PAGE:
This is the start of a tragic story. In a land amidst the high peaks and valleys, the sound of bells rang through the streets. Voices...
This is the start of a tragic story.
In a land amidst the high peaks and valleys,
the sound of bells rang through the streets.
Voices arose: speaking in familiar tones.
As the children rose, the tones we could once trace so well even with eyes closed,
began to drown in vowels and jargons
that had travelled from the west and in the centre of civilization,
it had settled upon its nest.
Thus, begins our story.
Our mother tongue began to slip away:
leaving room for the english language to comfortably colonize our history and pave our way.
And so, we narrate this tale in a language that we know
but one that we cannot call our own.
The elders began speaking broken english,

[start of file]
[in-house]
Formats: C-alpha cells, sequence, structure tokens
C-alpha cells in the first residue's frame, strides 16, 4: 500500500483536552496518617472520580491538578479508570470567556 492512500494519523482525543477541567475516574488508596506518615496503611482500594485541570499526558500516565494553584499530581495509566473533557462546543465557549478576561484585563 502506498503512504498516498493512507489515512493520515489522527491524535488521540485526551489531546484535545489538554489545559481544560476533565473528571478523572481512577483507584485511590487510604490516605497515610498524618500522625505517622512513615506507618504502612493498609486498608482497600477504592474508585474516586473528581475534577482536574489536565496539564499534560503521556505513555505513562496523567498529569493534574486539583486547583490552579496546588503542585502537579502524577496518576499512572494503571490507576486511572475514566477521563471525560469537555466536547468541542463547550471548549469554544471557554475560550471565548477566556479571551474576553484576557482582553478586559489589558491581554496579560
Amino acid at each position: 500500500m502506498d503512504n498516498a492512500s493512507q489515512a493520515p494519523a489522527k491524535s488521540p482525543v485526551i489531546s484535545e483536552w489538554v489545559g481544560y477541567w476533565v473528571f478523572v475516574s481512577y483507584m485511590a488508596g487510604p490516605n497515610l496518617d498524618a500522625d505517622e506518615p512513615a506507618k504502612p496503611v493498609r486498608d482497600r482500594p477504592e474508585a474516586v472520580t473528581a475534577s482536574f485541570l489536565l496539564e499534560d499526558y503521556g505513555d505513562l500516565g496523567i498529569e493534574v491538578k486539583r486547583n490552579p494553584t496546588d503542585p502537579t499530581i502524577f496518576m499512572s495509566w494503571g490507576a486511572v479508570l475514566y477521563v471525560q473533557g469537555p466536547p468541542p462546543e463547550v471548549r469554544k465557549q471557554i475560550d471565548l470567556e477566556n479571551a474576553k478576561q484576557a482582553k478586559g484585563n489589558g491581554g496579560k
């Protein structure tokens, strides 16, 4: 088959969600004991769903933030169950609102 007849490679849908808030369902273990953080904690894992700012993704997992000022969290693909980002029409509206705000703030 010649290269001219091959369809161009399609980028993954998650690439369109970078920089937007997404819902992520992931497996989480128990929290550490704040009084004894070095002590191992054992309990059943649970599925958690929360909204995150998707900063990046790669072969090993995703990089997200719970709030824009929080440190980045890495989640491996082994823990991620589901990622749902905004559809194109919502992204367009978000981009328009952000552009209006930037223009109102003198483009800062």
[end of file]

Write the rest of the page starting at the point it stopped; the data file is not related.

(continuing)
stringing words together to form sentences that they spoke in mixed tones;
While the younger ones, we were told-
we must learn to speak the language for if we don’t,
the rest of the world would forget who we were.
We rushed to master the art of speaking and writing in accents foreign to our home,
Our own home began to slowly fade away as the language our ancestors spoke was moulded from conversation to mere scriptures that we store.
The value of a language somehow became monetary.
The highest value held by the English currency;
it lured on the pinnacle above us all.
The words of the west loomed upon the rest
and there we held it until this hierarchy seeped into permanency;
our mother tongues- saturated with thick accents that don’t belong to us.
Until one day,
our native tones were not just forgotten but looked down upon:
for broken english was no longer the norm.
The language at the pinnacle was the only one to master.
The rest became long forgotten dialects buried in sand like seashells on the shore.
The waves of the words we speak clashes against it
but the language we once called ours remains in quiet isolation,
weathers into sediment;
until all we have left of it is preserved in traces .
Until all we have left of it
no longer remains.
Cover Photo Source: Columbia Daily Spectator